It’s certainly a better DD, but I don’t really have much of a commute.

      If I had a need for 4 seats/doors and/or a more modest budget I would probably be in a nice E90 M3 sedan at the moment.

  • avatar
    Mr. K

    You know, Dave;

    I don’t disagree with you, but it’s just too bad that many great cars were out of the running before they even started due to lousy sales.

    The Alfa has many questions about reliability and service, the Vette has the rumors of the engine downrating it’s self, there are good salesmen selling the R8 – not that I would buy one and finally if you did not have a friend would you have been able to drive the GT3 or would it be a sophisticated variant on the Vega salesman’s spiel?

    I sure hope that the boys and girls at GM read this story…Perhaps Vettes need their own salesmen just **HINT** like the way Chevy has a Vette cert for techs.

    • 0 avatar
      David Walton

      Nissan had similar problems with the GT-R when new.

      Recently, I spoke briefly with a former Porsche GM of a VERY prominent Florida dealer. He said he was unsurprised that GM dealers were so abrasive and out of sync with me as a potential customer.

      The story might be different if I pulled up in my new GT3 and sought a test drive.

  • avatar

    While I do not have the means to enjoy the rarefied air that is Porsche or Audi super-car ownership, I would however slap the ever-loving $h!t out of a salesman at any dealership if he called me “Bro”. I am not your “Bro”, address me as “Sir” or put “Mister” in front of my last name; I may be barely hanging on to my middle-class status, but I will be treated with dignity and respect.

    • 0 avatar
      David Walton

      I wish I could elaborate on the extent of the “discussion” at the bar.

      • 0 avatar

        My dad was a car salesman, his father owned a few Oldsmobile dealerships in the 40s and 50s. I also have an uncle who does outside sales for various 18-wheeler manufacturers in the South. And I have also worked in retail and contemplated selling cars, so I have an idea of how to “sell” and how to deal with the public.

        I have a standing rule when it comes to car buying: I will not buy or lease a car from a guy with spiky hair and looks like he’s about to go to a nightclub. I want the old guy that looks like he has an alimony payment due, could use a vodka and tonic, and there’s a hint of desperation in his eyes. That guy will probably screw you over, but he’ll make you feel like a million bucks and can speak in complete sentences while doing it. Because he at least understands the business and respects it.

      • 0 avatar

        Please do, if it’s as amusing as the test drive. We’re all adults here.

    • 0 avatar

      That is what I was thinking. I wouldn’t let some prick talk to me like that.

  • avatar

    I must say I’m not surprised by your choice. Once you own a Porsche, it’s hard to get excited about anything else. The famous line holds true: “There is NO substitute.”

    • 0 avatar
      David Walton

      I was excited for the R8, but it didn’t drive very well. It wasn’t fun or responsive. Just loud and fast and flashy.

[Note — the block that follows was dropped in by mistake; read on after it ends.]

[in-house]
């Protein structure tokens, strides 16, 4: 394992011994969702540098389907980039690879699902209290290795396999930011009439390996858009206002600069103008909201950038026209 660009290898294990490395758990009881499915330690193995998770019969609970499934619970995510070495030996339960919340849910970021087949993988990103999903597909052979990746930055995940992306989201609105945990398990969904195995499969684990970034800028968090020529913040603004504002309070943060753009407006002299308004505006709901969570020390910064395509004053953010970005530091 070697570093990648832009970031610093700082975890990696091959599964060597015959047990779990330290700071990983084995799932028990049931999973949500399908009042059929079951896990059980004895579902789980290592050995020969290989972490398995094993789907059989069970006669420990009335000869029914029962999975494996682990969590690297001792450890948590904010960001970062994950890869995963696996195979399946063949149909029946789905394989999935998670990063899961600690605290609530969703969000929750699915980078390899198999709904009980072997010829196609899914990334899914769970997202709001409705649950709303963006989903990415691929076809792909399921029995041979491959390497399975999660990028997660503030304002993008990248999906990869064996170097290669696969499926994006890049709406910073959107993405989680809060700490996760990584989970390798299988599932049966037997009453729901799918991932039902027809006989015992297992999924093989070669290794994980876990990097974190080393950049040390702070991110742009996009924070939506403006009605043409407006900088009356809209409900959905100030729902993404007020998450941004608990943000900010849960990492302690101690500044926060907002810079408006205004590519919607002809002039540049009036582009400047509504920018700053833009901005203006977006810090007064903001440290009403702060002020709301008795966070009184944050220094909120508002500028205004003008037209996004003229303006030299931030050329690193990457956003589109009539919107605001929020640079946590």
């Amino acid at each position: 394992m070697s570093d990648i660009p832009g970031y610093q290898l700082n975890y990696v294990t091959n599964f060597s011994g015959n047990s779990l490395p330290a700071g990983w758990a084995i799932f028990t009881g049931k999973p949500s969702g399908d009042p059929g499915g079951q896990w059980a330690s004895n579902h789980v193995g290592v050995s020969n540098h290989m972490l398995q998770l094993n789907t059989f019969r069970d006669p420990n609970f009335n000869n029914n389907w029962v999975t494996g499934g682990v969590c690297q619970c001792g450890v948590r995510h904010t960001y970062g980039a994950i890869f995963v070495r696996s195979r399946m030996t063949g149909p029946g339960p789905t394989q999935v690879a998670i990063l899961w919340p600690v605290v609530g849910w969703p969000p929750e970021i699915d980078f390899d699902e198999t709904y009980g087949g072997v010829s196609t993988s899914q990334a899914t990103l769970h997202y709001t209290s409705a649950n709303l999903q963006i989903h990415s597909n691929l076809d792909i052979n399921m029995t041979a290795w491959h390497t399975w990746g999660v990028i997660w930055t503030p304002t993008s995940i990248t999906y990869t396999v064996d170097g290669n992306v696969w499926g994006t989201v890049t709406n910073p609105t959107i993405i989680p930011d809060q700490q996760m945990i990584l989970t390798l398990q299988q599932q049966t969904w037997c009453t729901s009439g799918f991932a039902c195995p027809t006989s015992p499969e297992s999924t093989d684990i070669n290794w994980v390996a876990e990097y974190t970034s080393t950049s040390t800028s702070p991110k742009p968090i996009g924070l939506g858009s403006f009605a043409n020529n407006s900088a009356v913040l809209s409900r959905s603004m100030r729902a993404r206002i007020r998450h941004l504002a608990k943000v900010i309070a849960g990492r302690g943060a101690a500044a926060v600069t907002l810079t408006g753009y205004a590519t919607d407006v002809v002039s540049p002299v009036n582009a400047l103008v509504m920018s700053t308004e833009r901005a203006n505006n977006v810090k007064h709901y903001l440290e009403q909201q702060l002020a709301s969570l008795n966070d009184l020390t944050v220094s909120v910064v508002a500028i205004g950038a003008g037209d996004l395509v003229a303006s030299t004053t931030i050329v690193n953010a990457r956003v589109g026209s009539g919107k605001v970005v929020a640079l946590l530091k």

In the future I’ll probably look at Porsche, Ferrari, and McLaren exclusively.

  • avatar

    I bet you could get some seat time in a Cadillac ATS-V stick-shift Coupe. Try it!

  • avatar
    Big Al From 'Murica

    Take MARTA…It’s SMARTA!!!!

  • avatar

    I can understand a dealership not wanting to allow test drives on a limited-supply vehicle that has basically no miles on it yet. But it shouldn’t be too difficult to politely explain that, and at least offer a drive of a regular C7.

  • avatar


    The Lotus gearbox in the 400 is improved according to reviews but still not great. All the reviewers were racing around the track and avoiding the tough questions. Sure the 400 is better, but has it improved enough to compete with the 911 or even the F Type?

  • avatar

    I bet the 991 GT3 drives fantastic, but I would be concerned about durability.
    Have you considered the Cayman GT4? I know a few people who have it and they’re enthusiastic.

  • avatar


    I don’t understand your concern. The GT3 is designed to be a trackable car. I would expect it to be more durable to handle the track, not less. The GT4 is also a track focused car. Why would it be more durable than the GT3??? I would expect the opposite since the GT3 has been in the Porsche lineup for some time and the GT4 is new.

  • avatar

    ccd1: you probably don’t follow the Porsche news. Porsche recalled all cars of the initial 991 GT3 production run due to a series of engine fires and replaced the engines. Whether the new engines will hold up is a matter of debates among the Porschefiles. The GT4 fundamentally has the Engine of the Carrera S, which is not as high-strung as the GT3 Engine.

  • avatar


    I’d forgotten about Porsche having to replace all the GT3 engines and have not followed any discussion as to the reliability of the replacement engines. I generally tend to think track focused machines are designed to withstand more abuse than other cars, but perhaps not in this case.